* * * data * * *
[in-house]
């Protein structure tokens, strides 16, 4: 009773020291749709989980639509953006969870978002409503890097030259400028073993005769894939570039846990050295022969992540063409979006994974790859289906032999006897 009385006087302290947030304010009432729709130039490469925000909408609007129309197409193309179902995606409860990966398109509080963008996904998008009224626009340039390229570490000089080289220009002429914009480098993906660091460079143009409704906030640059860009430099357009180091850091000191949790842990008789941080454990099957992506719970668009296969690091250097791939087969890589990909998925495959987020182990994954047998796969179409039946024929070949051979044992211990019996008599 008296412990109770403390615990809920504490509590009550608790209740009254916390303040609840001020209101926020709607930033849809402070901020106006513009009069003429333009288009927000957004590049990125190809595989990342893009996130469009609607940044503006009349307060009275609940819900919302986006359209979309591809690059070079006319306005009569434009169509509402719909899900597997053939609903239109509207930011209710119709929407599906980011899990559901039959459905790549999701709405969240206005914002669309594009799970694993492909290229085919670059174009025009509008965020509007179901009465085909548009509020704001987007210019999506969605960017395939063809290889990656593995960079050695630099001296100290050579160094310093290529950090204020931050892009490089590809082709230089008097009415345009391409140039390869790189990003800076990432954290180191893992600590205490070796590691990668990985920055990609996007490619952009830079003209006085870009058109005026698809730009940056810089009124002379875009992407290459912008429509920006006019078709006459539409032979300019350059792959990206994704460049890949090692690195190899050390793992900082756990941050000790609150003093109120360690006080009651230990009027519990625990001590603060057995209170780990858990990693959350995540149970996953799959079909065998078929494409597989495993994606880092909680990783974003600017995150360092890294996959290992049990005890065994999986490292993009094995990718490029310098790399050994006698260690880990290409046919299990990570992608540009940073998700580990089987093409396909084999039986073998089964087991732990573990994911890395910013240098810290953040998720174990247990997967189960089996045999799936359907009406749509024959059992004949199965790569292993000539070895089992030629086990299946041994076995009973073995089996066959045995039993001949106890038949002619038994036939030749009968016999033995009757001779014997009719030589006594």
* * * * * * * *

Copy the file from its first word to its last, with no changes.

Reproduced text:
[in-house]
């Protein structure tokens, strides 16, 4: 009773020291749709989980639509953006969870978002409503890097030259400028073993005769894939570039846990050295022969992540063409979006994974790859289906032999006897 009385006087302290947030304010009432729709130039490469925000909408609007129309197409193309179902995606409860990966398109509080963008996904998008009224626009340039390229570490000089080289220009002429914009480098993906660091460079143009409704906030640059860009430099357009180091850091000191949790842990008789941080454990099957992506719970668009296969690091250097791939087969890589990909998925495959987020182990994954047998796969179409039946024929070949051979044992211990019996008599 008296412990109770403390615990809920504490509590009550608790209740009254916390303040609840001020209101926020709607930033849809402070901020106006513009009069003429333009288009927000957004590049990125190809595989990342893009996130469009609607940044503006009349307060009275609940819900919302986006359209979309591809690059070079006319306005009569434009169509509402719909899900597997053939609903239109509207930011209710119709929407599906980011899990559901039959459905790549999701709405969240206005914002669309594009799970694993492909290229085919670059174009025009509008965020509007179901009465085909548009509020704001987007210019999506969605960017395939063809290889990656593995960079050695630099001296100290050579160094310093290529950090204020931050892009490089590809082709230089008097009415345009391409140039390869790189990003800076990432954290180191893992600590205490070796590691990668990985920055990609996007490619952009830079003209006085870009058109005026698809730009940056810089009124002379875009992407290459912008429509920006006019078709006459539409032979300019350059792959990206994704460049890949090692690195190899050390793992900082756990941050000790609150003093109120360690006080009651230990009027519990625990001590603060057995209170780990858990990693959350995540149970996953799959079909065998078929494409597989495993994606880092909680990783974003600017995150360092890294996959290992049990005890065994999986490292993009094995990718490029310098790399050994006698260690880990290409046919299990990570992608540009940073998700580990089987093409396909084999039986073998089964087991732990573990994911890395910013240098810290953040998720174990247990997967189960089996045999799936359907009406749509024959059992004949199965790569292993000539070895089992030629086990299946041994076995009973073995089996066959045995039993001949106890038949002619038994036939030749009968016999033995009757001779014997009719030589006594």